|IV, 10||<<||Chateaubriand's memoirs||>>||IV, 12|
- Paris, June 1821.
Madame de Farcy was acquainted, I know not how, with Deslisle de Sales, who had once been imprisoned at Vincennes for philosophical inanities. At that time, one became an important celebrity when one had scrawled a few lines of prose or inserted a quatrain in the Almanach des Muses. Delisle de Sales, a man of extreme kindness, a cordial mediocrity, had great mental flexibility, and let the years roll by him; this old man had employed his works to collect a fine library which he leant out to strangers and which no one in Paris read. Each year, in spring, he replenished his ideas in Germany. Fat and slovenly, he carried about a roll of filthy paper which one saw him drag from his pocket; on street corners, he consigned to it his thought of the moment. On the pedestal of his marble bust, he had traced this inscription with his own hand, borrowed from Buffon’s bust: God, Man, Nature, he explained them completely. Delisle de Sales explained completely! Those proud words are quite amusing, but quite disheartening. Who can flatter himself he has true talent? Might it not be that, as long as we live, we are all under the power of an illusion like that of Delisle de Sales? I would wager that whichever author penned that phrase thought himself a writer of genius, and yet was no better than a fool.
If I have spent too much time on my account of this worthy man of the Saint-Lazare villas, it is because he was the first literary man I met: he introduced me to the society of others.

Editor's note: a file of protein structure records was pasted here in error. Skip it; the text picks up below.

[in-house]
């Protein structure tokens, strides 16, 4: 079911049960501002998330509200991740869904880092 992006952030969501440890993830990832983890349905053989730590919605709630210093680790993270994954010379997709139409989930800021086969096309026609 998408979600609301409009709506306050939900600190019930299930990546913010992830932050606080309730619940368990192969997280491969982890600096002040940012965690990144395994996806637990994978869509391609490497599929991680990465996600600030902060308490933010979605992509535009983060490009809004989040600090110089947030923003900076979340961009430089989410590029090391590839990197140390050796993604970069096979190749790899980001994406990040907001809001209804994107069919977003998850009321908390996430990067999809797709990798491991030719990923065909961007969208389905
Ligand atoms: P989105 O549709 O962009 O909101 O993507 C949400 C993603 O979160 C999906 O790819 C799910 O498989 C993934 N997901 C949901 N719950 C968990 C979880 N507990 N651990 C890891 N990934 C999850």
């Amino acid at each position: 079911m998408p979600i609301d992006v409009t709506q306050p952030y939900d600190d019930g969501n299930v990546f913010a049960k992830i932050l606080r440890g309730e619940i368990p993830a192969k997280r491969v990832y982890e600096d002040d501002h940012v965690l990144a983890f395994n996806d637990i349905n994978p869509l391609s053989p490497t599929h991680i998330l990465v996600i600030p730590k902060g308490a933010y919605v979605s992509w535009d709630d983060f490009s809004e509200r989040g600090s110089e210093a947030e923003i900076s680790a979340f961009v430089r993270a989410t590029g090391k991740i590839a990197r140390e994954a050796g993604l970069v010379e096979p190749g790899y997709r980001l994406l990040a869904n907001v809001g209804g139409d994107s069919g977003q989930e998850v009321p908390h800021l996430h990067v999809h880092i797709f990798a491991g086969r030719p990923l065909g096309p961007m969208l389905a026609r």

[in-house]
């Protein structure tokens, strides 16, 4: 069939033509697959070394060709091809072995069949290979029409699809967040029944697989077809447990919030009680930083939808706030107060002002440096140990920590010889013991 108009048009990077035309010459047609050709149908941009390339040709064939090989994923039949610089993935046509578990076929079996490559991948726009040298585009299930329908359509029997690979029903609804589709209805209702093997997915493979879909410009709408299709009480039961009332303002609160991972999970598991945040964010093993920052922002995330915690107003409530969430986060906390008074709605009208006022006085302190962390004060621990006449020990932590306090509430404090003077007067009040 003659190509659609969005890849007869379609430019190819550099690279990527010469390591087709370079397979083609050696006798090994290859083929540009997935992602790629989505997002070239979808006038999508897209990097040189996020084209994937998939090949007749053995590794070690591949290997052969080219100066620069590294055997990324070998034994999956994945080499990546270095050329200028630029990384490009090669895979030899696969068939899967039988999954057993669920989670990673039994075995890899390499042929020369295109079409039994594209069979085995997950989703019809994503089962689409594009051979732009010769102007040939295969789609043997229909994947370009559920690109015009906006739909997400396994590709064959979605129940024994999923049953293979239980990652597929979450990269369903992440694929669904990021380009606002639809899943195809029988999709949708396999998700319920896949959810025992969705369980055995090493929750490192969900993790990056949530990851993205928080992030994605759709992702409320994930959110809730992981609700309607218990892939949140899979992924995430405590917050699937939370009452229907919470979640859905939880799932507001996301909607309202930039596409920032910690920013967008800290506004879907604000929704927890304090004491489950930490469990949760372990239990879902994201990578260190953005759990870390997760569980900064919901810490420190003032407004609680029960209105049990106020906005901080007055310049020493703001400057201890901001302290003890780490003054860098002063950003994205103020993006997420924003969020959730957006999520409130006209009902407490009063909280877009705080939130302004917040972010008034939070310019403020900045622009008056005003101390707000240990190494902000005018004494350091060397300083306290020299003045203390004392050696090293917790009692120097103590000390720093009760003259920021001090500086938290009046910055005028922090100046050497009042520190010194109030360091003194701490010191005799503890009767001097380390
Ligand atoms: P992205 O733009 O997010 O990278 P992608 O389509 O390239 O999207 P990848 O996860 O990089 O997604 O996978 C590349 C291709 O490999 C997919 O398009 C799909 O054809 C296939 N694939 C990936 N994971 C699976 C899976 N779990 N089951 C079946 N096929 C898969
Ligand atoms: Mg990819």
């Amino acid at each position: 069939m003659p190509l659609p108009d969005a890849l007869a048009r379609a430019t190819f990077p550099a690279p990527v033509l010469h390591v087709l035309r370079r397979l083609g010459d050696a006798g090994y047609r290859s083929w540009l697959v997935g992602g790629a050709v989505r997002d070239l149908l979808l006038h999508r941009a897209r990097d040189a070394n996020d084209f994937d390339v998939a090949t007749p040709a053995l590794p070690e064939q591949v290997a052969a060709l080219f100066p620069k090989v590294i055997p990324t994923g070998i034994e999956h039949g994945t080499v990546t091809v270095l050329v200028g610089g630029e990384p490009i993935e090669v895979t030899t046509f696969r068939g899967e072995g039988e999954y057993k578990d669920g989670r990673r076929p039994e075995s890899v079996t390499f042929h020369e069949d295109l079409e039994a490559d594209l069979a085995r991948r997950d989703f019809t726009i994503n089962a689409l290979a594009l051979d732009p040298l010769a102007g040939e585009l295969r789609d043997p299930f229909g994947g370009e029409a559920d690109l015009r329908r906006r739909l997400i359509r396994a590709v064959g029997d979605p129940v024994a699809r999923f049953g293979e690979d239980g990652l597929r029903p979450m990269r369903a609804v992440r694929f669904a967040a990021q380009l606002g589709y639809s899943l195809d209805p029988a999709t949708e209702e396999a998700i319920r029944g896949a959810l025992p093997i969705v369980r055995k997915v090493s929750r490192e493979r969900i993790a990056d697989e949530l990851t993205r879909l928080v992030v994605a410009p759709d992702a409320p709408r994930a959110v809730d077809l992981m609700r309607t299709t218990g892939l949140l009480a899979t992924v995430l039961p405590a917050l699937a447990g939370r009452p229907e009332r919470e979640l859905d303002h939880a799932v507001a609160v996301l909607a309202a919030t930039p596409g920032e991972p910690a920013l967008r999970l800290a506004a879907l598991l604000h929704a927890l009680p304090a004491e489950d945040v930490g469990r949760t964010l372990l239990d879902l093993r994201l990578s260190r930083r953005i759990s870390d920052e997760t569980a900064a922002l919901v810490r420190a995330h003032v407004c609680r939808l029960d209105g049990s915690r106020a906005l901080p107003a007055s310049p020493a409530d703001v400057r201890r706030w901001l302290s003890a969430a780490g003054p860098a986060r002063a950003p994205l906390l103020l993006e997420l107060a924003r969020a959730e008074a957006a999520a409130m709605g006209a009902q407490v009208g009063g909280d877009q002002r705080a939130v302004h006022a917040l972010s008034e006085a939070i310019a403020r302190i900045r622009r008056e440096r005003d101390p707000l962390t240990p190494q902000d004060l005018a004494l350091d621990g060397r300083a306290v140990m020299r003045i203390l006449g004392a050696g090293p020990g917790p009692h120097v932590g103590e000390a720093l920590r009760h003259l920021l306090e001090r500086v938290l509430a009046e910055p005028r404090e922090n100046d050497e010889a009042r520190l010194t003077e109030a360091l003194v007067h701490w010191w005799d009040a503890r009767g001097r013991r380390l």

The presence of my two sisters rendered my stay in Paris less intolerable; my affinity for study further weakened my distaste. Delisle de Sales seemed an eagle to me. I met Carbon Flins des Oliviers at his house, who fell in love with Madame de Farcy. She teased him; he took it well, since he had pretensions to being good company. Through Flins I met Fontanes, his friends, who became mine also.
Son of a head keeper of lakes and forests at Rheims, Flins education had been severely neglected; for all that he was a man of wit and occasionally talent. No one fatter could be imagined: short and corpulent, with large protruding eyes, tousled hair, blackened teeth, and despite all that a not ignoble air. His mode of life, which was that of almost all the men of letters of Paris at that time, is worth recounting.
Flins lived in an apartment on the Rue Mazarine, quite near Laharpe, who lived in the Rue Guénégaud. Two Savoyards, dressed as lackeys by virtue of their silk livery, served him: in the evenings they followed him about, and they introduced visitors to his house in the mornings. Regularly Flins attended the Théâtre-Français, then in the Place à l’Odéon, and excellent above all for comedy. Brizard was nearing the end of his career; Talma was commencing his, Larive, Saint-Phal, Fleury, Molé, Dazincourt, Dugazon, Grandmesnil, Mesdames Contat, Saint-Val, Desgarcins, Olivier, were at the height of their powers, in the wings was Mademoiselle Mars, daughter of Monvel, ready to make her debut at the Montansier Theatre. Actresses gave their patronage to authors and sometimes made their fortune for them.
Flins, whose allowance from his family was only modest, lived on credit. When Parliament was not sitting, he pawned his Savoyards’ liveries, his two watches, his rings and his linen, paid what he must with the loan, and left for Rheims, stayed there for three months, returned to Paris, redeemed, with the money his father had given him, what he had deposited at the Mont-de-Piété, and recommenced the circle of his life, always cheerful and received everywhere.